A proposed workflow for how smaller teams can code collaboratively with git at Georgia Tech.
Git is an environment-agnostic version control system that allows teams or individuals to collaborate on projects in a distributed fashion. Git was created for the command line, but there are also GUI clients available.
Under the hood, git is powered by a tree of commits. Each commit tracks the difference between it and the previous commit in the tree. This saves tremendous space by storing only the changes and not the entire changed file.
Repositories (repos) are a place where files and their histories are stored. Local repos are stored on your machine and/or the production server. The remote (origin) repo is an agreed-upon authoritative repository through which all changes flow. We use the GitHub.gatech.edu enterprise website to store our remote repos, as well as to manage their permissions and the code review process.
Central to git is the idea of branches. Each branch is just a pointer to a commit in a tree. So making a new branch is as cheap as initializing a pointer to the current commit, and updating that pointer (and only that pointer) when work is done on that branch. And because of the way git stores commits, storage for the work done on branches will be cheap too.
Branches are a way for collaborators to work together without all working on the same version of code. This allows for more advanced nonlinear workflow than a single stream of commits. It also allows for powerful administrative features such as code reviews, keeping the master (production) branch stable and testing new features without compromising that stability.
Pull requests are a GitHub-specific feature that encourages review of any code changes before they go live. It also gives administrators a chance to request changes or resolve conflicts before the final code is merged into the master branch.
Collaborative Workflow Overview
This workflow is based on the lightweight GitHub Flow system. This choice reflects our emphasis on less complexity for our small team, instead of focusing on a perfectly clean commit history.
In this system, all development (whether fixes or features) is done in branches and then merged back into the master/production branch when completed. Below is a sample timeline for the workflow of creating and implementing a new feature branch.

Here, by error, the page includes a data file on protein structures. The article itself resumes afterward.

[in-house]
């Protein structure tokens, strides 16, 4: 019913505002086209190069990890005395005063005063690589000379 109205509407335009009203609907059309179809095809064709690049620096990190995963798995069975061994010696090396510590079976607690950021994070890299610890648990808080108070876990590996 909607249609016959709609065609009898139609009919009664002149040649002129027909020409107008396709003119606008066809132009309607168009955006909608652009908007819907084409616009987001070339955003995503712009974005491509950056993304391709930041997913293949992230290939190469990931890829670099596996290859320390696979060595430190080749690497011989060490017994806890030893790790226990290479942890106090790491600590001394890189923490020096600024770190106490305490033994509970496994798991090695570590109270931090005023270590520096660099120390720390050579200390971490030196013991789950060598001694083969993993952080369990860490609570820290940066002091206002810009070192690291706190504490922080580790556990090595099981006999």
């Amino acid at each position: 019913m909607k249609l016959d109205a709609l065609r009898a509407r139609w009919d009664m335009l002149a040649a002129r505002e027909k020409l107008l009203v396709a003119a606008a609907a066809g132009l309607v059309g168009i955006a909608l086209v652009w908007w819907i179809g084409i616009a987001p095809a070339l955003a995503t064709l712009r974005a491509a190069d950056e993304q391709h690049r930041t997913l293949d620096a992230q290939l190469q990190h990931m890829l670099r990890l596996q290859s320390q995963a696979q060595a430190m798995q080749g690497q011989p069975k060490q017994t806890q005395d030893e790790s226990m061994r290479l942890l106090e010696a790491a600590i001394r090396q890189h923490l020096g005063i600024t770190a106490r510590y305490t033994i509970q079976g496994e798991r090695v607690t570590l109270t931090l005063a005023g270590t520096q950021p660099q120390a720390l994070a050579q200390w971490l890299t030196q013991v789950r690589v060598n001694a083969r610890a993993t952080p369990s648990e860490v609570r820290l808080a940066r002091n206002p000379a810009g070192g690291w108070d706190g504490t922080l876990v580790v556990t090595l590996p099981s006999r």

This workflow follows 5 rules:
The master branch is protected and should be kept deployable to production at all times. This is the most important rule. All code merged into master should first be thoroughly tested and reviewed. It is possible to revert the master branch, but this should be avoided whenever possible. Even if a hotfix is needed, verification of the fix should always be done in a branch. This is especially essential when our server is configured to automatically pull updates from the remote origin repo, meaning that any commit to master will quickly be made live.
Create separate branches off the latest master for each feature. Since branches are cheap, use one for every feature or fix. And, to ensure updated code, branch off of the current master.
Before every commit, pull the latest master and merge it into your local branch. One of the most challenging tasks in collaborative git is updating an existing file that needs to integrate divergent code changes from multiple developers. Merging the latest master branch into your local feature branch before every commit will largely prevent that by ensuring that any discrepancies in code are limited in scope and easily resolvable.
Constantly push all branches to the remote/origin repo. The remote repo isn’t just for maintaining the master branch: it can also store any other branches you are developing. This allows others to contribute to the individual branch you are working on (if you both are working on the same feature, for instance), as well as showing the current progress on each feature.
Use pull requests to add completed features to the master branch. Pull requests allow new features to be vetted by administrators before being added to production. Once a feature is in a mergeable state, a pull request allows discussion, review, and finally approval to get integrated into our live, master branch.
(Credit to Eli Trexler for putting together a lot of this content).